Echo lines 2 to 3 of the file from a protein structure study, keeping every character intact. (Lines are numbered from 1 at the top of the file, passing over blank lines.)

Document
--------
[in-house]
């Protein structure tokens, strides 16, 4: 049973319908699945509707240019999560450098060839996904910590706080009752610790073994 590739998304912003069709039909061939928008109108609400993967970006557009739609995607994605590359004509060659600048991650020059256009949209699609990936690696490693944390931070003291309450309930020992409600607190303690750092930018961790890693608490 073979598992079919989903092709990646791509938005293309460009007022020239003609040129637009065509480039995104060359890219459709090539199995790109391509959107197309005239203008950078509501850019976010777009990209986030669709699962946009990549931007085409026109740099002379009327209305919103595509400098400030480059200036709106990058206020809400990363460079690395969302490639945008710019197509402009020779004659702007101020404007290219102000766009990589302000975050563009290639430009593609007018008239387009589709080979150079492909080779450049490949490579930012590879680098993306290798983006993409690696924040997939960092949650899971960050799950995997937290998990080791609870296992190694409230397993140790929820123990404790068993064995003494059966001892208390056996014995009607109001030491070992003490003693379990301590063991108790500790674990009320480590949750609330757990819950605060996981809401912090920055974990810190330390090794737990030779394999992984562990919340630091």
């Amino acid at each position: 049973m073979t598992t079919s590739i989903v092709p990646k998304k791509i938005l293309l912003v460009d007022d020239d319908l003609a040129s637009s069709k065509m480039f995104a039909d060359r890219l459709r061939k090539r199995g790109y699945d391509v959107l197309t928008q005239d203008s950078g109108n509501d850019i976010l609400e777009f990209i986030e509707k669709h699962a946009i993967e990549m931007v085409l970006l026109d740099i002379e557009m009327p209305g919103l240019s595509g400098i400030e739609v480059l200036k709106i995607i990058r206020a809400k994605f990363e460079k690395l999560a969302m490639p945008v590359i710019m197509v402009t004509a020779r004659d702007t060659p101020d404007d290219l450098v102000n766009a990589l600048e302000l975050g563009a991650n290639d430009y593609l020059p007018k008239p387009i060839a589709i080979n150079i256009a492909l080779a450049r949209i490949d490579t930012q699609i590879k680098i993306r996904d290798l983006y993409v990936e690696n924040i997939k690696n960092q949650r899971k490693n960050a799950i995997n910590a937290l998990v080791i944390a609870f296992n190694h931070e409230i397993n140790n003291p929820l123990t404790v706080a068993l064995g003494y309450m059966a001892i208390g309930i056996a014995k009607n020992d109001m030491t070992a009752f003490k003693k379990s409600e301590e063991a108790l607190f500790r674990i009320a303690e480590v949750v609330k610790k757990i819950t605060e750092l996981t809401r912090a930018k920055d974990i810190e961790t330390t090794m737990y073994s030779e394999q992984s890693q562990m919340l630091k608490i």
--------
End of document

């Protein structure tokens, strides 16, 4: 049973319908699945509707240019999560450098060839996904910590706080009752610790073994 590739998304912003069709039909061939928008109108609400993967970006557009739609995607994605590359004509060659600048991650020059256009949209699609990936690696490693944390931070003291309450309930020992409600607190303690750092930018961790890693608490 073979598992079919989903092709990646791509938005293309460009007022020239003609040129637009065509480039995104060359890219459709090539199995790109391509959107197309005239203008950078509501850019976010777009990209986030669709699962946009990549931007085409026109740099002379009327209305919103595509400098400030480059200036709106990058206020809400990363460079690395969302490639945008710019197509402009020779004659702007101020404007290219102000766009990589302000975050563009290639430009593609007018008239387009589709080979150079492909080779450049490949490579930012590879680098993306290798983006993409690696924040997939960092949650899971960050799950995997937290998990080791609870296992190694409230397993140790929820123990404790068993064995003494059966001892208390056996014995009607109001030491070992003490003693379990301590063991108790500790674990009320480590949750609330757990819950605060996981809401912090920055974990810190330390090794737990030779394999992984562990919340630091």
């Amino acid at each position: 049973m073979t598992t079919s590739i989903v092709p990646k998304k791509i938005l293309l912003v460009d007022d020239d319908l003609a040129s637009s069709k065509m480039f995104a039909d060359r890219l459709r061939k090539r199995g790109y699945d391509v959107l197309t928008q005239d203008s950078g109108n509501d850019i976010l609400e777009f990209i986030e509707k669709h699962a946009i993967e990549m931007v085409l970006l026109d740099i002379e557009m009327p209305g919103l240019s595509g400098i400030e739609v480059l200036k709106i995607i990058r206020a809400k994605f990363e460079k690395l999560a969302m490639p945008v590359i710019m197509v402009t004509a020779r004659d702007t060659p101020d404007d290219l450098v102000n766009a990589l600048e302000l975050g563009a991650n290639d430009y593609l020059p007018k008239p387009i060839a589709i080979n150079i256009a492909l080779a450049r949209i490949d490579t930012q699609i590879k680098i993306r996904d290798l983006y993409v990936e690696n924040i997939k690696n960092q949650r899971k490693n960050a799950i995997n910590a937290l998990v080791i944390a609870f296992n190694h931070e409230i397993n140790n003291p929820l123990t404790v706080a068993l064995g003494y309450m059966a001892i208390g309930i056996a014995k009607n020992d109001m030491t070992a009752f003490k003693k379990s409600e301590e063991a108790l607190f500790r674990i009320a303690e480590v949750v609330k610790k757990i819950t605060e750092l996981t809401r912090a930018k920055d974990i810190e961790t330390t090794m737990y073994s030779e394999q992984s890693q562990m919340l630091k608490i």